A coalition of Oregon conservation organizations intends to sue the Bureau of Land Management to protect Marbled Murrelets and coastal martens from a plan by the agency to log 17,000 of acres of old-growth forest in areas designated as late-successional reserves. The reserves were designated as part of the Northwest Forest Plan to protect the two threatened species, as well as hundreds of others.
“The Bureau’s plans to remove thousands of acres of old-growth forests from late-successional reserves in southern Oregon is a death sentence for wildlife that are on the brink of extinction,” said Nick Cady, legal director for Cascadia Wildlands.
The Bureau’s “Integrated Vegetation Management Project” proposes using a wide array of activities, including commercial logging across 17,000 acres of mature and old-growth forest that would destroy habitat for threatened and endangered species. The area proposed to be logged equals about 26.5 square miles.
Marbled Murrelet is a seabird that builds its nest on branches of old-growth and mature conifers such as western hemlock, Sitka spruce, Douglas-fir and coastal redwood, as far as 80 km (50 miles) inland. Habitat loss has reduced its breeding areas significantly in Washington, Oregon, and northern California. Overall, it is estimated to number 260,000 mature individuals; the number in Washington, Oregon, and northern California totals fewer than 24,000.
In 2021, Oregon elevated the murrelet from threatened to endangered status in the state.
“These agencies will find any excuse to cut down bigger and older trees, even if it means devastating Oregon’s beautiful wildlife reserves,” said Quinn Read, Oregon policy director at the Center for Biological Diversity. “This plan rubber-stamps the destruction of the Marbled Murrelets’ nesting habitat, and it’ll allow Oregon’s tiny population of coastal martens to be picked off one by one. It makes a mockery of our wildlife reserves as these species edge closer to extinction. We won’t stand by and watch this happen.”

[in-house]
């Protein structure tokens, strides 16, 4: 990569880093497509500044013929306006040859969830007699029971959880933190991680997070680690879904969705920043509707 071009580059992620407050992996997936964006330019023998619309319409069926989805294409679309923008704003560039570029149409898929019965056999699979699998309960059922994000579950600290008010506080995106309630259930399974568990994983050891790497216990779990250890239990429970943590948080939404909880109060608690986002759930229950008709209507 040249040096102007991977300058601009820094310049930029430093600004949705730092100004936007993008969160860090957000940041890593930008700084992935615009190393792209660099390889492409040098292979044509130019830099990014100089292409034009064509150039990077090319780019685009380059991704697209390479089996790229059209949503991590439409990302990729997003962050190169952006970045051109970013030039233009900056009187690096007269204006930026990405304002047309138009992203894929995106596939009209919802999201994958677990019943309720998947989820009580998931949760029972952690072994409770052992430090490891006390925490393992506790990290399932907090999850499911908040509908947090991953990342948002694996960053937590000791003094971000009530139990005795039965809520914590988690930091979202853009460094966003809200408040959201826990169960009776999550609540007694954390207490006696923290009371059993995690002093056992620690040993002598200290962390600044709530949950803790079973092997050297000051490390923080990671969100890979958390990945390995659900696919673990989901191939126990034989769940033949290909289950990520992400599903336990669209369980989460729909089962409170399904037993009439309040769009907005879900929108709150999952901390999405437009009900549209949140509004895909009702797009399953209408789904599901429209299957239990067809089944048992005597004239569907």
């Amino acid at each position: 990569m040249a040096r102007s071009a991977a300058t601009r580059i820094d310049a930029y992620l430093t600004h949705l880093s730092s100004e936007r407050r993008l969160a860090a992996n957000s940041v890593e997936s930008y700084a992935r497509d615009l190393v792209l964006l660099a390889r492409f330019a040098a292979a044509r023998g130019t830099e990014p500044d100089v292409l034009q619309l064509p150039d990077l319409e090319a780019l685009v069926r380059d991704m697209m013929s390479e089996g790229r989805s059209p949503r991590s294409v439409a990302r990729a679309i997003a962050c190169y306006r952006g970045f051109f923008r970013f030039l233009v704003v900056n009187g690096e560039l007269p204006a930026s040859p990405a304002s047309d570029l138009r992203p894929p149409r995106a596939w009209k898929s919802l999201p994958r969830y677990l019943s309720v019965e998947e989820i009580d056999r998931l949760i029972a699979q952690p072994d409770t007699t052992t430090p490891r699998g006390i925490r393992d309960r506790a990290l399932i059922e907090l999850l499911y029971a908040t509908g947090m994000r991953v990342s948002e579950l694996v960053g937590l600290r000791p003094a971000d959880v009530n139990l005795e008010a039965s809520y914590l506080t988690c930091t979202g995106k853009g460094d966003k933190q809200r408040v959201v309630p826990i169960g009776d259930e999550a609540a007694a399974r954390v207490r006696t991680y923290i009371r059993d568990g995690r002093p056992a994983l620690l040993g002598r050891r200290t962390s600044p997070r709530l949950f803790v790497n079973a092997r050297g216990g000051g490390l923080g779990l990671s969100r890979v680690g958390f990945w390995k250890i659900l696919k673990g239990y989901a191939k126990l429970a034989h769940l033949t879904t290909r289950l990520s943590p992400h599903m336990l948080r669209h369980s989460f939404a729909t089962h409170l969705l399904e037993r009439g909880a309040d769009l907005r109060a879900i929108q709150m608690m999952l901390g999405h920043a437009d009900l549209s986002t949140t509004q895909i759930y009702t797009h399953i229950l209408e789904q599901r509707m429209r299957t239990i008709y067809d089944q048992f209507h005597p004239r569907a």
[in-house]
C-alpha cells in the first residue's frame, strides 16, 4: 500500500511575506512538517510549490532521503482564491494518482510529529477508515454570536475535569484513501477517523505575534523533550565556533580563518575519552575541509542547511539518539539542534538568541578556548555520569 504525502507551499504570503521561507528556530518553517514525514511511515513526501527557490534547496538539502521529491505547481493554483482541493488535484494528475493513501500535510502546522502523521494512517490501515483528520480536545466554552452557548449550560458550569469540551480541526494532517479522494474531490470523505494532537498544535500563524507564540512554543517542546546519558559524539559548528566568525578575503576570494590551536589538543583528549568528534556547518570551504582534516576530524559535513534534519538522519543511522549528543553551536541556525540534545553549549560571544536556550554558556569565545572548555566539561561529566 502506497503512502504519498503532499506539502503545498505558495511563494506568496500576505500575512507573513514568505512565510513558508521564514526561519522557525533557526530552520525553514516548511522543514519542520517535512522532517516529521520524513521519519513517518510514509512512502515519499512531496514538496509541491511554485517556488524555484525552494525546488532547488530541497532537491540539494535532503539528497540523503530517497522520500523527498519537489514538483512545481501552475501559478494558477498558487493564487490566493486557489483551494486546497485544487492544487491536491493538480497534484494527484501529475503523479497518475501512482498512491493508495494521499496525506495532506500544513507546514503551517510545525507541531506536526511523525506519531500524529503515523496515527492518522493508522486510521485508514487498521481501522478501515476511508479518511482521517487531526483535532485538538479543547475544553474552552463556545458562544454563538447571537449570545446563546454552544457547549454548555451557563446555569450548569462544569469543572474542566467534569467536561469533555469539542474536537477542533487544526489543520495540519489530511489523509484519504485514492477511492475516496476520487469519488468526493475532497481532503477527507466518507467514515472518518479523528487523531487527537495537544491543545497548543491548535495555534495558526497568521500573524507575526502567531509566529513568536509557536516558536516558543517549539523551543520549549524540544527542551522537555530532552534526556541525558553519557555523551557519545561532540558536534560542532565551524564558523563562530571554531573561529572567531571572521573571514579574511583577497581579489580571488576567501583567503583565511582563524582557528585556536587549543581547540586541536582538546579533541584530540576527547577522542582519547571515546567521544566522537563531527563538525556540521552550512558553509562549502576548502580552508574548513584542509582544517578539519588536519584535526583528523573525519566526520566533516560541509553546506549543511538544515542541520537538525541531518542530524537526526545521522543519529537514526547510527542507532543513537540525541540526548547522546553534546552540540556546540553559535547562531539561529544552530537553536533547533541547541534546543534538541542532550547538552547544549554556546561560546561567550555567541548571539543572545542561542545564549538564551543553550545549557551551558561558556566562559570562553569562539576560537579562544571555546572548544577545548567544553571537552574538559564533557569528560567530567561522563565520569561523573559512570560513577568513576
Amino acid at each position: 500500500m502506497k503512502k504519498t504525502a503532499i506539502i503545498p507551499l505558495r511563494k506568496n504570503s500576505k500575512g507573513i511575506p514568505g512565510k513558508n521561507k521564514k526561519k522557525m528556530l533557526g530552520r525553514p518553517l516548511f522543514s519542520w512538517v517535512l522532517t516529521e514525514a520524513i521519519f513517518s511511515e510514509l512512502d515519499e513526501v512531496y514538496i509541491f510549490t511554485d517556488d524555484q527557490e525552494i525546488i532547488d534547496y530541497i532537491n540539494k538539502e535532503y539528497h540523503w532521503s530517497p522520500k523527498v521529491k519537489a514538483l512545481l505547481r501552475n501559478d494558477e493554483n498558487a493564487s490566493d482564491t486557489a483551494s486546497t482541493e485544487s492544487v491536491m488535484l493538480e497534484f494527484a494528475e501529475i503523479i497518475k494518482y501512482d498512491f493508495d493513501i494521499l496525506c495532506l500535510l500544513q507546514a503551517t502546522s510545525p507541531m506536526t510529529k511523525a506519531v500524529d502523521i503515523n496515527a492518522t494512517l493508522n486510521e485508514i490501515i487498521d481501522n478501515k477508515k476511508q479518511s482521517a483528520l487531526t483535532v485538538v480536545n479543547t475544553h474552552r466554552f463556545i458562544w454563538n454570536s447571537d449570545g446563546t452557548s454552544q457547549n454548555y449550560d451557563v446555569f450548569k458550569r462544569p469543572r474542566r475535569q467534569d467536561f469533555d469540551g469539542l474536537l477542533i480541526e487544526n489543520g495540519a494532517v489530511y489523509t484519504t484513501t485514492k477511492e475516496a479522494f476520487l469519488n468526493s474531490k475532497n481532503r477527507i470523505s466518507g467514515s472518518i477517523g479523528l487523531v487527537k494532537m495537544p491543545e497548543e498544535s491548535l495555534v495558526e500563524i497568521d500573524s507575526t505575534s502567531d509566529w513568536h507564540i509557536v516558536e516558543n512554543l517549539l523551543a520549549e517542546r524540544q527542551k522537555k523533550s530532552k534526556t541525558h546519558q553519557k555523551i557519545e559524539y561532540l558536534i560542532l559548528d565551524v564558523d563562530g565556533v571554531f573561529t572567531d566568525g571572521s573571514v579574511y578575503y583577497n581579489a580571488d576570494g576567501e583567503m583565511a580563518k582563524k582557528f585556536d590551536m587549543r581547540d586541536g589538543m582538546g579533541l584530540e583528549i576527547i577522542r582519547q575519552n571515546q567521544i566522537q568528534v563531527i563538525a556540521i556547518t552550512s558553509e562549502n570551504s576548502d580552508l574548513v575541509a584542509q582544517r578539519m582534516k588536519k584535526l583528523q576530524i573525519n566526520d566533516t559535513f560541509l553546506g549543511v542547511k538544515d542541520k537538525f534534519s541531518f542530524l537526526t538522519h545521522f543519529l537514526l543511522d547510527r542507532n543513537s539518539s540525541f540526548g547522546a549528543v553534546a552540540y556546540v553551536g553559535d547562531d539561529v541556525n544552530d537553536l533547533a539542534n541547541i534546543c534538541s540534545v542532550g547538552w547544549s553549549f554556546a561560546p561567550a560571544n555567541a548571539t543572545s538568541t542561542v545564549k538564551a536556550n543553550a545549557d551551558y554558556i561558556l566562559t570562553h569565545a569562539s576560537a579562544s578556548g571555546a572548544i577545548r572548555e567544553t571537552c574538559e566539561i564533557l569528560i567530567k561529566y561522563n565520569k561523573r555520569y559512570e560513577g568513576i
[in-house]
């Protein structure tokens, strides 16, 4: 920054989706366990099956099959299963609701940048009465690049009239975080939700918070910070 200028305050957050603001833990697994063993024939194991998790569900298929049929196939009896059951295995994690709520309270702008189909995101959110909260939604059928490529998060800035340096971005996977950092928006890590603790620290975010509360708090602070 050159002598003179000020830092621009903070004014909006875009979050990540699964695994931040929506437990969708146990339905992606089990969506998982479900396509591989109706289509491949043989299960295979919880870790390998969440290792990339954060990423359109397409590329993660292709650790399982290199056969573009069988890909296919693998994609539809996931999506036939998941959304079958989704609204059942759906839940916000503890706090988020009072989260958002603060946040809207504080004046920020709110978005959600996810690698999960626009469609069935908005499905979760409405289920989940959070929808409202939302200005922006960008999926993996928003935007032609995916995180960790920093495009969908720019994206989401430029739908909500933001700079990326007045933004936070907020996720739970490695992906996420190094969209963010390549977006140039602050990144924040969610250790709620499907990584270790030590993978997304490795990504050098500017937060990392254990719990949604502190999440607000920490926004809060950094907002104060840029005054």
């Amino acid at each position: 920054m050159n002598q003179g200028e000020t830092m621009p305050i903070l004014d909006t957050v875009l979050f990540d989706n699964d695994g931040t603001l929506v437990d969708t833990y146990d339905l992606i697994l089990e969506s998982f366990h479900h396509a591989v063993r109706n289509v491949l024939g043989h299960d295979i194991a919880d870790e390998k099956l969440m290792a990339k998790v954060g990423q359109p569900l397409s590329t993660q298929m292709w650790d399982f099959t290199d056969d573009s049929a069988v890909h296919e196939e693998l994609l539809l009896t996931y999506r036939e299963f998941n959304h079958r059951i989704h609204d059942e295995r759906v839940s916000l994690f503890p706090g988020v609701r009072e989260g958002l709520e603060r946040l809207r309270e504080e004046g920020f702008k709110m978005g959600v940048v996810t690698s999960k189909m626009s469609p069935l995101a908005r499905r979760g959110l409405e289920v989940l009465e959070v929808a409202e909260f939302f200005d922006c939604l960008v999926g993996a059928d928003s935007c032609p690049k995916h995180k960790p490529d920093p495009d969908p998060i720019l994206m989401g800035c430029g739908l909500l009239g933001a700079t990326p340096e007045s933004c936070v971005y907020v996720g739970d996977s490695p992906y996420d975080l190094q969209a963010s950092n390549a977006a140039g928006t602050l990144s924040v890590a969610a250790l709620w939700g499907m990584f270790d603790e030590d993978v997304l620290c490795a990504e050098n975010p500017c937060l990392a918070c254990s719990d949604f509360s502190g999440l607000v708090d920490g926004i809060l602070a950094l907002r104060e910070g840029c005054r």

The project covers a period of 10 years and would degrade tens of thousands of acres of public land. Although intended to promote more effective wildfire management practices, the project allows for the removal of larger diameter trees and the reduction of canopy cover — both of which make forests less resilient to fire.
“As a resident of southern Oregon who lives in a town that was decimated by the 2020 Almeda Fire, I am frustrated by the Bureau’s refusal to work with its neighbors,” said George Sexton, conservation director for KS Wild. “Instead of targeting backcountry wildlife reserves for timber production, the Bureau should be working to thin timber plantations and protect homes and communities.”
“It is past time that the Biden administration and the Department of Interior deliver on the promises they have made to the public regarding the conservation of imperiled species,” said Susan Jane Brown, wildlands and wildlife program director with the Western Environmental Law Center. “The BLM’s Integrated Vegetation Management Project is not based on the best available science and will push at-risk species past the brink of extinction. The BLM and Fish and Wildlife Service must change course now to protect treasured wildlife.”
Thanks to the Center for Biological Diversity for providing this news.
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